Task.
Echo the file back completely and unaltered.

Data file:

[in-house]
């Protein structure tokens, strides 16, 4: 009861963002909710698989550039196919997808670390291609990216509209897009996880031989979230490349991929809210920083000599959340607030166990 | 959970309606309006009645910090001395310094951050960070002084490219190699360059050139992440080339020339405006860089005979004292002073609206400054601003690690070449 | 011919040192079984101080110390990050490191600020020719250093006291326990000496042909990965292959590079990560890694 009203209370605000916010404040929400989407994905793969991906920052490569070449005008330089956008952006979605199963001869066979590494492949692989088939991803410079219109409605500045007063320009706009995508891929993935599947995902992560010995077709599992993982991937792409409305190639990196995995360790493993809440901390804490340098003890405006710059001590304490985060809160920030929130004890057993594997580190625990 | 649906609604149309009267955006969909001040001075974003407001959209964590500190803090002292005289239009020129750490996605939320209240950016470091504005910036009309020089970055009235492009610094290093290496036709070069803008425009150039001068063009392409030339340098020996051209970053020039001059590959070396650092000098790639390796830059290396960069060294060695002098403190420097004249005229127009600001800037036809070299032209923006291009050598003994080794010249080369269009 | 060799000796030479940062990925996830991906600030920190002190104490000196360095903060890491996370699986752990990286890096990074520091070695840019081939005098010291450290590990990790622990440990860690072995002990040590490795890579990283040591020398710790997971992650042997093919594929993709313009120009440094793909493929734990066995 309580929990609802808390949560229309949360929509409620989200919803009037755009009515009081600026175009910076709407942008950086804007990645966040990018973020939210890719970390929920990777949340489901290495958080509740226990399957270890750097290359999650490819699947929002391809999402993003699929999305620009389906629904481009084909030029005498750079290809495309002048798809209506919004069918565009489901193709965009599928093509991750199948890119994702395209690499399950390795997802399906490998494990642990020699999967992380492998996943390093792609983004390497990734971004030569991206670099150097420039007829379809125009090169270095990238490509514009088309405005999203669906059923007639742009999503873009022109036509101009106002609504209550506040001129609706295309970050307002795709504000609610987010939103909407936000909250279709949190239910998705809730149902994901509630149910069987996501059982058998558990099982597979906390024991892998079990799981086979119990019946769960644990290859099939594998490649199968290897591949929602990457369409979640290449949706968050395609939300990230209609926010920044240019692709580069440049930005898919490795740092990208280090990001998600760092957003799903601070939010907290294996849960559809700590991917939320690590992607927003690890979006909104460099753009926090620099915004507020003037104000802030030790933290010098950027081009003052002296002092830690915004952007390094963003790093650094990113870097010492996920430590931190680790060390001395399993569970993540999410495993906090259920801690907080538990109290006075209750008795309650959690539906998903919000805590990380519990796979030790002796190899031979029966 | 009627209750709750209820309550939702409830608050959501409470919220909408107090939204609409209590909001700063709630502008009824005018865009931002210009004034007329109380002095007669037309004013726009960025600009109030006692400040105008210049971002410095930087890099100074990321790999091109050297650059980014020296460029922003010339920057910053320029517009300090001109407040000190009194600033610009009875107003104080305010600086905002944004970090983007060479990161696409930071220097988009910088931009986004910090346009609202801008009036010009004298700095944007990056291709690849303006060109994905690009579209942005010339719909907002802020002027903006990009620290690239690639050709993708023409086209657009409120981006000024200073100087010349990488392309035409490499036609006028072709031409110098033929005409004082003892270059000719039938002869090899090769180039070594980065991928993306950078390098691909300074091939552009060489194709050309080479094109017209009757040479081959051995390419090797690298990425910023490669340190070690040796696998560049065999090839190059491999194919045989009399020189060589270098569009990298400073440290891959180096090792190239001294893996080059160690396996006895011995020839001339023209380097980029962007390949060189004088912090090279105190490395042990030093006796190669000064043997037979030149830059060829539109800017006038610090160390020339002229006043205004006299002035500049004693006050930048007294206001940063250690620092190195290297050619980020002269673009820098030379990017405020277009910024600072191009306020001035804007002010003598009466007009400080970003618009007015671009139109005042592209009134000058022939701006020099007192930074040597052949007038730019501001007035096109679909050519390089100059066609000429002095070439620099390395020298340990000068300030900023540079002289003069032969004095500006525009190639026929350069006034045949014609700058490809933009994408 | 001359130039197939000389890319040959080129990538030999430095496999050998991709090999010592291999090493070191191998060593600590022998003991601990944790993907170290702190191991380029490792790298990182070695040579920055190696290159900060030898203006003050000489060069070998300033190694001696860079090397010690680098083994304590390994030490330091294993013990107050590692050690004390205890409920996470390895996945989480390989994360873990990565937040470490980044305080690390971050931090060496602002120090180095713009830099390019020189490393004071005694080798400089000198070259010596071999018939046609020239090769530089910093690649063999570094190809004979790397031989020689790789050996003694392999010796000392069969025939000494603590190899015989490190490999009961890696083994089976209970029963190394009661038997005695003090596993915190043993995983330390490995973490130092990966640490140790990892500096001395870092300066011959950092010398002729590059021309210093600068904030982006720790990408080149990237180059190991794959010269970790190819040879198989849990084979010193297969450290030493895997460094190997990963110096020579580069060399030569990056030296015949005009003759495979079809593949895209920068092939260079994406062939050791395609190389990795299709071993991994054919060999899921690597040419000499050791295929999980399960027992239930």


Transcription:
[in-house]
């Protein structure tokens, strides 16, 4: 009861963002909710698989550039196919997808670390291609990216509209897009996880031989979230490349991929809210920083000599959340607030166990 | 959970309606309006009645910090001395310094951050960070002084490219190699360059050139992440080339020339405006860089005979004292002073609206400054601003690690070449 | 011919040192079984101080110390990050490191600020020719250093006291326990000496042909990965292959590079990560890694 009203209370605000916010404040929400989407994905793969991906920052490569070449005008330089956008952006979605199963001869066979590494492949692989088939991803410079219109409605500045007063320009706009995508891929993935599947995902992560010995077709599992993982991937792409409305190639990196995995360790493993809440901390804490340098003890405006710059001590304490985060809160920030929130004890057993594997580190625990 | 649906609604149309009267955006969909001040001075974003407001959209964590500190803090002292005289239009020129750490996605939320209240950016470091504005910036009309020089970055009235492009610094290093290496036709070069803008425009150039001068063009392409030339340098020996051209970053020039001059590959070396650092000098790639390796830059290396960069060294060695002098403190420097004249005229127009600001800037036809070299032209923006291009050598003994080794010249080369269009 | 060799000796030479940062990925996830991906600030920190002190104490000196360095903060890491996370699986752990990286890096990074520091070695840019081939005098010291450290590990990790622990440990860690072995002990040590490795890579990283040591020398710790997971992650042997093919594929993709313009120009440094793909493929734990066995 309580929990609802808390949560229309949360929509409620989200919803009037755009009515009081600026175009910076709407942008950086804007990645966040990018973020939210890719970390929920990777949340489901290495958080509740226990399957270890750097290359999650490819699947929002391809999402993003699929999305620009389906629904481009084909030029005498750079290809495309002048798809209506919004069918565009489901193709965009599928093509991750199948890119994702395209690499399950390795997802399906490998494990642990020699999967992380492998996943390093792609983004390497990734971004030569991206670099150097420039007829379809125009090169270095990238490509514009088309405005999203669906059923007639742009999503873009022109036509101009106002609504209550506040001129609706295309970050307002795709504000609610987010939103909407936000909250279709949190239910998705809730149902994901509630149910069987996501059982058998558990099982597979906390024991892998079990799981086979119990019946769960644990290859099939594998490649199968290897591949929602990457369409979640290449949706968050395609939300990230209609926010920044240019692709580069440049930005898919490795740092990208280090990001998600760092957003799903601070939010907290294996849960559809700590991917939320690590992607927003690890979006909104460099753009926090620099915004507020003037104000802030030790933290010098950027081009003052002296002092830690915004952007390094963003790093650094990113870097010492996920430590931190680790060390001395399993569970993540999410495993906090259920801690907080538990109290006075209750008795309650959690539906998903919000805590990380519990796979030790002796190899031979029966 | 009627209750709750209820309550939702409830608050959501409470919220909408107090939204609409209590909001700063709630502008009824005018865009931002210009004034007329109380002095007669037309004013726009960025600009109030006692400040105008210049971002410095930087890099100074990321790999091109050297650059980014020296460029922003010339920057910053320029517009300090001109407040000190009194600033610009009875107003104080305010600086905002944004970090983007060479990161696409930071220097988009910088931009986004910090346009609202801008009036010009004298700095944007990056291709690849303006060109994905690009579209942005010339719909907002802020002027903006990009620290690239690639050709993708023409086209657009409120981006000024200073100087010349990488392309035409490499036609006028072709031409110098033929005409004082003892270059000719039938002869090899090769180039070594980065991928993306950078390098691909300074091939552009060489194709050309080479094109017209009757040479081959051995390419090797690298990425910023490669340190070690040796696998560049065999090839190059491999194919045989009399020189060589270098569009990298400073440290891959180096090792190239001294893996080059160690396996006895011995020839001339023209380097980029962007390949060189004088912090090279105190490395042990030093006796190669000064043997037979030149830059060829539109800017006038610090160390020339002229006043205004006299002035500049004693006050930048007294206001940063250690620092190195290297050619980020002269673009820098030379990017405020277009910024600072191009306020001035804007002010003598009466007009400080970003618009007015671009139109005042592209009134000058022939701006020099007192930074040597052949007038730019501001007035096109679909050519390089100059066609000429002095070439620099390395020298340990000068300030900023540079002289003069032969004095500006525009190639026929350069006034045949014609700058490809933009994408 | 001359130039197939000389890319040959080129990538030999430095496999050998991709090999010592291999090493070191191998060593600590022998003991601990944790993907170290702190191991380029490792790298990182070695040579920055190696290159900060030898203006003050000489060069070998300033190694001696860079090397010690680098083994304590390994030490330091294993013990107050590692050690004390205890409920996470390895996945989480390989994360873990990565937040470490980044305080690390971050931090060496602002120090180095713009830099390019020189490393004071005694080798400089000198070259010596071999018939046609020239090769530089910093690649063999570094190809004979790397031989020689790789050996003694392999010796000392069969025939000494603590190899015989490190490999009961890696083994089976209970029963190394009661038997005695003090596993915190043993995983330390490995973490130092990966640490140790990892500096001395870092300066011959950092010398002729590059021309210093600068904030982006720790990408080149990237180059190991794959010269970790190819040879198989849990084979010193297969450290030493895997460094190997990963110096020579580069060399030569990056030296015949005009003759495979079809593949895209920068092939260079994406062939050791395609190389990795299709071993991994054919060999899921690597040419000499050791295929999980399960027992239930």